or otherwise irregular loadings, the analysis is further complicated.
The structural engineering community responded to this challenge with numerous
approximate techniques that attempt to simplify the design of these reinforced concrete
components. For flat plates, these methods include the direct design, equivalent frame, yield line,
and strip design techniques, all of which approximate the results of classical plate theory. These
methods have gained wide acceptance among engineers because of their simplicity. However,
these approximate techniques have significant limitations. Direct design and equivalent frame
methods are both limited to structures with very regular geometry. The application of yield lines
or strip design may lead to overly conservative designs as well as to poor serviceability.

As such, the finite element method has been an obvious choice for the modeling and
analysis of reinforced concrete systems for many years. Finite elements have the unique
capability to conform to virtually any geometry that could be physically implemented. Thus, the
finite element method has gained acceptance as an appropriate tool for the analysis of flat plates,
especially those with highly irregular or unusual geometries where the direct design and
equivalent frame techniques are not valid. In irregular slabs such as these, the finite element
method can be shown to accurately solve for the distribution of stress where numerous
approximations and assumptions would be invoked if the yield line or strip design technique
were applied.

An additional benefit of a finite element approach to slab design is that engineers no


longer need to develop multiple models to design a structure for various types of behavior. By
integrating the slab model with the three-dimensional frame, the combined effects of gravity and
lateral loading conditions can be assessed together. The interaction of the slab and columns is
accurately simulated, providing favorable results to approximations of connection stiffness. An
integrated approach to analysis and design thus emerges.

The following review details the progression from the conception of finite element based
flat plate design to the current state of the art. Much of the work cited deals primarily with the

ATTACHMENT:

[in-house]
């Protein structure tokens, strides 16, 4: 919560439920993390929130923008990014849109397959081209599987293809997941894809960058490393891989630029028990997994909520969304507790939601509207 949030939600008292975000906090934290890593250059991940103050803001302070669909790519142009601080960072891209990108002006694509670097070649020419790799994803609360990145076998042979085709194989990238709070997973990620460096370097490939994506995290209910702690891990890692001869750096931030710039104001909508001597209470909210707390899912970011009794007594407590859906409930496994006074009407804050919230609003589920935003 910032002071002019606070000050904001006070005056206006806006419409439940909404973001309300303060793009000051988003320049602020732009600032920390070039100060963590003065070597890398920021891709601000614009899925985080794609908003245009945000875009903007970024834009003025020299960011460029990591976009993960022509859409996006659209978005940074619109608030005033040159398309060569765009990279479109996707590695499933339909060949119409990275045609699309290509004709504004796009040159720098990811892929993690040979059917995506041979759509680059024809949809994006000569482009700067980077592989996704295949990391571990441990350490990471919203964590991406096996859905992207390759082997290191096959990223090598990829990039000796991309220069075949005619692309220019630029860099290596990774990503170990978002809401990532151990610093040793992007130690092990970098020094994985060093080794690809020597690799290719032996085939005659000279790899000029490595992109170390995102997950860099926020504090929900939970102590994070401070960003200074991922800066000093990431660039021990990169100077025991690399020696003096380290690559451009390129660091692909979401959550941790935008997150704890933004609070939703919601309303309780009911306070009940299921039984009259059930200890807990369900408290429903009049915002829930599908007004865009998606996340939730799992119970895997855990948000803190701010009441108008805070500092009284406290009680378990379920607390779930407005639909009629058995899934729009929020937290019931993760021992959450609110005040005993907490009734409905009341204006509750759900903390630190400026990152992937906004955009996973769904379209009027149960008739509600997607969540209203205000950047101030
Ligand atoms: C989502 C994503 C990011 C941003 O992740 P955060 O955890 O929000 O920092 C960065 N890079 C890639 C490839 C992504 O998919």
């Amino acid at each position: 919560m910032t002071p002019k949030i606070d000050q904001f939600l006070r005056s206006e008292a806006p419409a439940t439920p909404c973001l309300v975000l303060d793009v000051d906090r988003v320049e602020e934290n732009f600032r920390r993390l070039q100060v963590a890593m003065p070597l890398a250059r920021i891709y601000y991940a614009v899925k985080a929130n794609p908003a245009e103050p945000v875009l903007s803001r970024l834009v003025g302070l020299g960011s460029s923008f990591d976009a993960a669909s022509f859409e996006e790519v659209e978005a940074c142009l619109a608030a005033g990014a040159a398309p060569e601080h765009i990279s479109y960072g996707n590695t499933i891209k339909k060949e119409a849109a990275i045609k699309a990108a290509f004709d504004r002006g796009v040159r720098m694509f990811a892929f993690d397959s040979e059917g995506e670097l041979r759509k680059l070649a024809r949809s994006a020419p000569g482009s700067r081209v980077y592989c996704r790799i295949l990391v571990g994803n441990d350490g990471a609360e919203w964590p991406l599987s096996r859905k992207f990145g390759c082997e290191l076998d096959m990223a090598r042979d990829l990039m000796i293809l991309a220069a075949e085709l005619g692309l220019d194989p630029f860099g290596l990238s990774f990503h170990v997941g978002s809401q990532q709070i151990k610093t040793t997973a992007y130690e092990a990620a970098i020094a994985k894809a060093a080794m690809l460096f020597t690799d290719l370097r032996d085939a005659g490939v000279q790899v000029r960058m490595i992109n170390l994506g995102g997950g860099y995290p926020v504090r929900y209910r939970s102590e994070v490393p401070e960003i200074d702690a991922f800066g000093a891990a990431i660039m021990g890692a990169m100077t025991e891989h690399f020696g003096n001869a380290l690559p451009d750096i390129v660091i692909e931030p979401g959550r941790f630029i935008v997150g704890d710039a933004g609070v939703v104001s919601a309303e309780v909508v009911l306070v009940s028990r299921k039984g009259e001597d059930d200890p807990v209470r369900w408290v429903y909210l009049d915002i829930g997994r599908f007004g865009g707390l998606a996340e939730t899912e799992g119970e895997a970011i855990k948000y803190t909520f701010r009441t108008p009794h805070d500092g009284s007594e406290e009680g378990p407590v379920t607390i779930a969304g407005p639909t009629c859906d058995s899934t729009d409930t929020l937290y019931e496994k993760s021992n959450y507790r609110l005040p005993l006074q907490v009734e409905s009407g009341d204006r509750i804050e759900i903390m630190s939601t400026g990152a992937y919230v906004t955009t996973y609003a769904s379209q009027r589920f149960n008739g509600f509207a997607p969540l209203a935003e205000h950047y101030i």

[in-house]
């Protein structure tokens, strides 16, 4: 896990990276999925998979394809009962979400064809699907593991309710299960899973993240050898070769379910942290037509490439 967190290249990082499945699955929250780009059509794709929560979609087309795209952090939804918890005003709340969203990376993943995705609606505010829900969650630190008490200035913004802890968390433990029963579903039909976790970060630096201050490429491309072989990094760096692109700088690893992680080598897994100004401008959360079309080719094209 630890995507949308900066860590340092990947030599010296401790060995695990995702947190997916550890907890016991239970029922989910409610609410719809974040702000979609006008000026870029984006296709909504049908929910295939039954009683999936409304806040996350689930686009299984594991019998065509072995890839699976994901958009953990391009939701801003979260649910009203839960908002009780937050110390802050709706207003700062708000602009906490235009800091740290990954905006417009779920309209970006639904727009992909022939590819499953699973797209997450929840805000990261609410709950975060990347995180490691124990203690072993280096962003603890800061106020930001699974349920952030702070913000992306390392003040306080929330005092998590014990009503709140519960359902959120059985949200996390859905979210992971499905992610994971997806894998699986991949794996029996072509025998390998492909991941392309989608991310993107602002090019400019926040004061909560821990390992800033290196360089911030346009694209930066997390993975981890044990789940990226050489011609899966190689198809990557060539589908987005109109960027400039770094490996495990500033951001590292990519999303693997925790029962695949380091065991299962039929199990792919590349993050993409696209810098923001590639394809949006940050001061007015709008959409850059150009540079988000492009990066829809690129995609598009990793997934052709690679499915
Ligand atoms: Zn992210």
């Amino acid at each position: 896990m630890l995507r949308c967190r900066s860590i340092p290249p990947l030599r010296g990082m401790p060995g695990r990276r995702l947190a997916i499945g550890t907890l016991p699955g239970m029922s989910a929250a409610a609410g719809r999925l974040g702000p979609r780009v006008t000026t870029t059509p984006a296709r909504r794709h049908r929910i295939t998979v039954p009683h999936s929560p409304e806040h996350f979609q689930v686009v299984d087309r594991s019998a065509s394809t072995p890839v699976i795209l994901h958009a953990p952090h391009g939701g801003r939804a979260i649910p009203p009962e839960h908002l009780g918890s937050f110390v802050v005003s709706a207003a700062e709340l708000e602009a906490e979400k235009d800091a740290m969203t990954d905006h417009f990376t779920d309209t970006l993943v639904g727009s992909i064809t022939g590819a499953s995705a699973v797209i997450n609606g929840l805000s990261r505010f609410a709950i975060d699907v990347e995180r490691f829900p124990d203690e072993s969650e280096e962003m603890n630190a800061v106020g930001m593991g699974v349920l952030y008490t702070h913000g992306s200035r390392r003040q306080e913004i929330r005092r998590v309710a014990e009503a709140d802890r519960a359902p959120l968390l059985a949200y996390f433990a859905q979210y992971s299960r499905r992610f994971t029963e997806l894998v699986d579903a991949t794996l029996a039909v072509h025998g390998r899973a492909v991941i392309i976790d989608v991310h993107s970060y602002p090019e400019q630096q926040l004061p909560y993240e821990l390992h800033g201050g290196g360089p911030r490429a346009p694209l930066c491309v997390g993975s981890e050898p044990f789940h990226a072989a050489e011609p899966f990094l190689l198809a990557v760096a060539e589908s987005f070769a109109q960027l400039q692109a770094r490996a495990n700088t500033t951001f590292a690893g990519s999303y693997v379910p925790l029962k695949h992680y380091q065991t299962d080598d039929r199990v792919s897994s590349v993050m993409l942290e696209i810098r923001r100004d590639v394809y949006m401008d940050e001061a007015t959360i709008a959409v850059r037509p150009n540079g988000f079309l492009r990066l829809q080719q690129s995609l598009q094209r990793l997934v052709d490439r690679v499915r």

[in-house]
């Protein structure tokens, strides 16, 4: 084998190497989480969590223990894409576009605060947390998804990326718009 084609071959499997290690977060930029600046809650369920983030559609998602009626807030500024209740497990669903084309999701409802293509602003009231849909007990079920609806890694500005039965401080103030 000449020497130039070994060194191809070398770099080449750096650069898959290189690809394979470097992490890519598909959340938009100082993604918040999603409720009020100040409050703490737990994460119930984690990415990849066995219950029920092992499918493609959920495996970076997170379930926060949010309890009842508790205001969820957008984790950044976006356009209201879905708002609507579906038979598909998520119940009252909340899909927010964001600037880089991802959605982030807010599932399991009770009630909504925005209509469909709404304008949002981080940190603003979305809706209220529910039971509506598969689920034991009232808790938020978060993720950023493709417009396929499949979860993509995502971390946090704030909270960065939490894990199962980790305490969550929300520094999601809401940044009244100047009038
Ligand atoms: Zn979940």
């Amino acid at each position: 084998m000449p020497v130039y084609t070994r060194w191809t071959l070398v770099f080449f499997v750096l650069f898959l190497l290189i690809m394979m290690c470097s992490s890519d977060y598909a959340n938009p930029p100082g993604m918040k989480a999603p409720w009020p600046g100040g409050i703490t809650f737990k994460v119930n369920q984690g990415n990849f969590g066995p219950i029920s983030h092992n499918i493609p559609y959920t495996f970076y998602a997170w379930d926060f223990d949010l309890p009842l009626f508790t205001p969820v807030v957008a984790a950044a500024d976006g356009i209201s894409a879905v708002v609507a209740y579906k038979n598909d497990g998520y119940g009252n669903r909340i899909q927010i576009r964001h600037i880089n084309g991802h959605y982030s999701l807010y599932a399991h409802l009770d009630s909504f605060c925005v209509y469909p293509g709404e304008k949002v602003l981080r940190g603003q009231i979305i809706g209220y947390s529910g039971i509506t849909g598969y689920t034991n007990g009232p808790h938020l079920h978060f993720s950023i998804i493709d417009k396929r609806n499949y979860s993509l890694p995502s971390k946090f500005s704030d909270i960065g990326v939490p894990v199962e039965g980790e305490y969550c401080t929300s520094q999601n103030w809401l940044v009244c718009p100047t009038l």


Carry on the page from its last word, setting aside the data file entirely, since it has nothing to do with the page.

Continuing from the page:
modeling and analysis of flat plate systems by the finite element method, without explicitly
discussing reinforcement design. However, the primary purpose of the finite element model is
the determination of design forces and moments, and once these quantities have been accurately
determined, the resulting design becomes a function of the active design code.
6.1 RECOMMENDATION

The reinforced concrete consisting of plain concrete and steel reinforcement opened a
new of fulfilling the imaginations of architect with a unified approach of the architect and
structural engineer. This has been made possible due to mouldability and monolithicity of
concrete in addition to its strength in both tension and compression when reinforced with steel.
However, concrete is produced by mixing cement, sand gravel, water and mineral admixtures, if
needed. Therefore, the final strength of concrete depends not only on the individual properties of
its constituent materials, but also on the proportions of the material and the manner in which it is
prepared, transported, placed, compacted and cured. Moreover, durability of the concrete is also
largely influenced by all the steps of its preparation.

Steel reinforcement though produced in steel plants and made available in form of bars
and rods of specific diameter also influences the final strength of reinforced concrete by its
quality and durability due to environmental effects.

Concrete cover provides the protective environment to embedded steel from rusting that
would need presence of both oxygen and moisture. Not only the extend of the cover but the
quality of the cover is important for this reason.

Thus, starting from the selection of each constitutive material to the satisfactory
construction of the structure, the designer’s responsibility will only produce the desired concrete
structure which only satisfy the functional requirements as well as will have its aesthetics values
exploiting all the good properties of this highly potential material.